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Lateral Malleolus Spurs : Causes, Symptoms, Diagnosis, and Treatment Options

About Lateral Malleolus Spurs

Lateral malleolus spurs are bony growths that develop on the outside of the ankle, specifically on the lateral malleolus bone. These spurs can cause pain, discomfort, and limited mobility. Understanding the causes, symptoms, diagnosis, and treatment options for lateral malleolus spurs is essential in effectively managing this condition. This article provides a comprehensive overview of lateral malleolus spurs and aims to shed light on various aspects related to this condition.

Causes of Lateral Malleolus Spurs

Causes of Lateral Malleolus Spurs:

Lateral malleolus spurs often develop due to repetitive stress or trauma to the ankle joint. Some common causes include:

Ankle Sprains: A history of ankle sprains, particularly repeated sprains, can lead to the formation of spurs on the lateral malleolus.

Chronic Instability: Ankle instability, which may result from ligamentous laxity or previous injuries, can contribute to the development of spurs over time.

Arthritis: Conditions such as osteoarthritis or rheumatoid arthritis affecting the ankle joint can increase the risk of lateral malleolus spurs.

Symptoms of Lateral Malleolus Spurs:

Individuals with lateral malleolus spurs may experience various symptoms, including:

Pain and Discomfort: Persistent pain on the outer side of the ankle, particularly during weight-bearing activities or when moving the ankle joint.

Swelling and Inflammation: The presence of swelling, tenderness, or redness around the lateral malleolus area.

Restricted Range of Motion: Difficulty moving the ankle joint fully, often accompanied by stiffness or a feeling of tightness.

Diagnosis of Lateral Malleolus Spurs:

To diagnose lateral malleolus spurs, a healthcare professional will typically perform a comprehensive evaluation that may include:

Medical History: A discussion of the individual’s symptoms, medical history, and any previous ankle injuries.

Physical Examination: A thorough examination of the ankle joint, checking for tenderness, swelling, and range of motion limitations.

Imaging Studies: X-rays, CT scans, or MRI scans may be ordered to visualize the lateral malleolus and assess the presence and severity of the spurs.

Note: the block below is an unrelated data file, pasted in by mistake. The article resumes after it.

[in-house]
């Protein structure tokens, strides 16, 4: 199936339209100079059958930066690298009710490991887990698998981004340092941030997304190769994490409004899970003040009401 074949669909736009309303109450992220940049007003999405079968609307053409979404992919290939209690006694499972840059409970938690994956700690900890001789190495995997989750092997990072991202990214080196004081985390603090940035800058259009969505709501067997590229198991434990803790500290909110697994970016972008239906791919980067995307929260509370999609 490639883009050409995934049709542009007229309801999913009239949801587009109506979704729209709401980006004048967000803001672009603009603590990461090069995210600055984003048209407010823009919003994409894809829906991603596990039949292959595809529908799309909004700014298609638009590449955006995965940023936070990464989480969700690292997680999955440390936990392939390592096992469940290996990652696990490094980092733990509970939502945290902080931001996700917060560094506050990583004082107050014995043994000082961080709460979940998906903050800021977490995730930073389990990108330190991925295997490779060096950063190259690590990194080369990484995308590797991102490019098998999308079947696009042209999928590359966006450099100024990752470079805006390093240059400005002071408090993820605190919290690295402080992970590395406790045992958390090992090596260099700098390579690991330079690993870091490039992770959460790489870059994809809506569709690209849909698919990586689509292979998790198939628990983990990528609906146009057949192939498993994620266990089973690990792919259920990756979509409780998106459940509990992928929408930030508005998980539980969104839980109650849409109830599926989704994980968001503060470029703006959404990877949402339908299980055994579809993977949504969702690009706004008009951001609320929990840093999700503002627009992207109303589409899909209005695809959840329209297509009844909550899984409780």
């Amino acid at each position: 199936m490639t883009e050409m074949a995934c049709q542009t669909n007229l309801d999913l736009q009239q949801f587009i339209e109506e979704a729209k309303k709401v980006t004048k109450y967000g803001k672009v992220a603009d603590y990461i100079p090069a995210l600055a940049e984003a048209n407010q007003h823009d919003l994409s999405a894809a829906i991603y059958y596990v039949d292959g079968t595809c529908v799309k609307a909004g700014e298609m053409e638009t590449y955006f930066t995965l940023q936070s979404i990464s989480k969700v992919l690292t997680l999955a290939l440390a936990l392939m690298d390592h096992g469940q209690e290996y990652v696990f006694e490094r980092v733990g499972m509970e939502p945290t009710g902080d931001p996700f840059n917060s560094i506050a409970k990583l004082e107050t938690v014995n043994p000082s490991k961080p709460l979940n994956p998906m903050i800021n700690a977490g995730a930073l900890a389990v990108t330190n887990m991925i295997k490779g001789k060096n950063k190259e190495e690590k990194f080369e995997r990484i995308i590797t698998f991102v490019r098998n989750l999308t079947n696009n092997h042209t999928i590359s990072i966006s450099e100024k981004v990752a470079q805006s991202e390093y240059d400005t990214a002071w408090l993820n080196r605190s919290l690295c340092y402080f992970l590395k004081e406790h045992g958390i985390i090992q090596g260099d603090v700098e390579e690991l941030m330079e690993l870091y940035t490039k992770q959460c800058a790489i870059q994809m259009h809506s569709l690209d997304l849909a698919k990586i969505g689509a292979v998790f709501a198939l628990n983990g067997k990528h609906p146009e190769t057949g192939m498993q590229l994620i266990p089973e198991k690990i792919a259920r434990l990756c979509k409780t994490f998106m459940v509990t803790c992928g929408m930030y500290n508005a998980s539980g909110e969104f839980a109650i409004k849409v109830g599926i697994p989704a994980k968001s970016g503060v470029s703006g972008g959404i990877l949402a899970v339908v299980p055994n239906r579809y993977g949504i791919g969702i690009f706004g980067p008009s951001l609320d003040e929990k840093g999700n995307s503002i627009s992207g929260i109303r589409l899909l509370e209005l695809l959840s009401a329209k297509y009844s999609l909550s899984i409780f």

Treatment Options for Lateral Malleolus Spurs:

The treatment approach for lateral malleolus spurs may vary depending on the severity of symptoms and the individual’s specific circumstances. The following treatment options may be considered:

Conservative Measures for Treating Lateral Malleolus Spurs:

  1. Rest and Activity Modification: Limiting activities that exacerbate symptoms and allowing the ankle to rest and heal.
  2. Physical Therapy: Specific exercises and stretches to improve ankle strength, flexibility, and stability.
  3. Orthotic Devices: Customized shoe inserts or ankle braces to provide support and reduce stress on the lateral malleolus.
  4. Medications: Nonsteroidal anti-inflammatory drugs (NSAIDs) to alleviate pain and reduce inflammation.

 Corticosteroid Injections for Treating Lateral Malleolus Spurs:

In some cases, corticosteroid injections may be administered to reduce pain and inflammation around the lateral malleolus spur.

Surgical Intervention for Treating Lateral Malleolus Spurs:

If conservative measures fail to provide relief, surgical options may be considered. These can include removing the spur, addressing any underlying ankle instability, or repairing damaged ligaments.

It is important to consult with a healthcare professional to determine the most suitable treatment plan based on individual needs and preferences.


Lateral malleolus spurs can significantly impact an individual’s quality of life by causing pain, discomfort, and functional limitations. Understanding the causes, recognizing the symptoms, and obtaining an accurate diagnosis are crucial steps in developing an appropriate treatment strategy. With a combination of conservative measures, such as rest, physical therapy, and orthotic devices, along with targeted interventions like corticosteroid injections or surgery when necessary, individuals with lateral malleolus spurs can experience symptom relief, improved mobility, and a better overall quality of life.

Disclaimer: The information provided in this article is for educational purposes only and should not replace professional medical advice. Always consult with a qualified healthcare professional for an accurate diagnosis and appropriate treatment recommendations.


  1. American Orthopaedic Foot & Ankle Society. (n.d.). Ankle Sprains. Retrieved from https://www.aofas.org/footcaremd/conditions/ailments-of-the-ankle/Pages/Ankle-Sprains.aspx
  2. Saltzman, C. L., Salamon, M. L., Blanchard, G. M., & Huff, T. (2006). Epidemiology of ankle arthritis: report of a consecutive series of 639 patients from a tertiary orthopaedic center. Iowa Orthopaedic Journal, 26, 44–46. PMID: 16961249
  3. Soomekh, D. J., & LeBoff, M. S. (2007). Managing lateral ankle pain in athletes. Physical Medicine and Rehabilitation Clinics of North America, 18(2), 331–349. doi: 10.1016/j.pmr.2007.02.004
  4. Weber, E. W., Levens, A. S., & Moore, T. A. (2019). Ankle Osteoarthritis. Retrieved from https://www.ncbi.nlm.nih.gov/books/NBK507883/
  5. Zelikov, N., & Walker, M. (2022). Ankle Osteoarthritis. Retrieved from https://www.ncbi.nlm.nih.gov/books/NBK556010/
  6. Manoli A 2nd. Medial impingement of the ankle in athletes. Sports Health. 2010 Nov;2(6):495-502. doi: 10.1177/1941738110384570. PMID: 23015980; PMCID: PMC3438865.
Team PainAssist
Team PainAssist
Written, Edited or Reviewed By: Team PainAssist, Pain Assist Inc. This article does not provide medical advice. See disclaimer
Last Modified On:June 27, 2023

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